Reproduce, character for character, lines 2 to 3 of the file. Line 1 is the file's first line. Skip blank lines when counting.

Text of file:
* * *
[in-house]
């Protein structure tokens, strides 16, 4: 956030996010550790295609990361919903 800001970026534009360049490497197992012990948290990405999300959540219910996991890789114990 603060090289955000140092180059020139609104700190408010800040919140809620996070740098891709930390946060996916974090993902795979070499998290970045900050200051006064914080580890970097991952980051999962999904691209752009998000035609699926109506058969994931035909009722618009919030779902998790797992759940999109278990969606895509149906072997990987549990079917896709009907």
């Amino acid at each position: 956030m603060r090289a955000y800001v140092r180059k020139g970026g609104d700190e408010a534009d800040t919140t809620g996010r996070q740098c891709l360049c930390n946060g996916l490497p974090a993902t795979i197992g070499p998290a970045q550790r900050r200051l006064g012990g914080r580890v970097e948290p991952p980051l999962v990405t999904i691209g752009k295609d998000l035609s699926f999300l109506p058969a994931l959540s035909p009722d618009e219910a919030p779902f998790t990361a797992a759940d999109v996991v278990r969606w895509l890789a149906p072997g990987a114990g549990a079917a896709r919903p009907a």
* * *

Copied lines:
């Protein structure tokens, strides 16, 4: 956030996010550790295609990361919903 800001970026534009360049490497197992012990948290990405999300959540219910996991890789114990 603060090289955000140092180059020139609104700190408010800040919140809620996070740098891709930390946060996916974090993902795979070499998290970045900050200051006064914080580890970097991952980051999962999904691209752009998000035609699926109506058969994931035909009722618009919030779902998790797992759940999109278990969606895509149906072997990987549990079917896709009907």
């Amino acid at each position: 956030m603060r090289a955000y800001v140092r180059k020139g970026g609104d700190e408010a534009d800040t919140t809620g996010r996070q740098c891709l360049c930390n946060g996916l490497p974090a993902t795979i197992g070499p998290a970045q550790r900050r200051l006064g012990g914080r580890v970097e948290p991952p980051l999962v990405t999904i691209g752009k295609d998000l035609s699926f999300l109506p058969a994931l959540s035909p009722d618009e219910a919030p779902f998790t990361a797992a759940d999109v996991v278990r969606w895509l890789a149906p072997g990987a114990g549990a079917a896709r919903p009907a």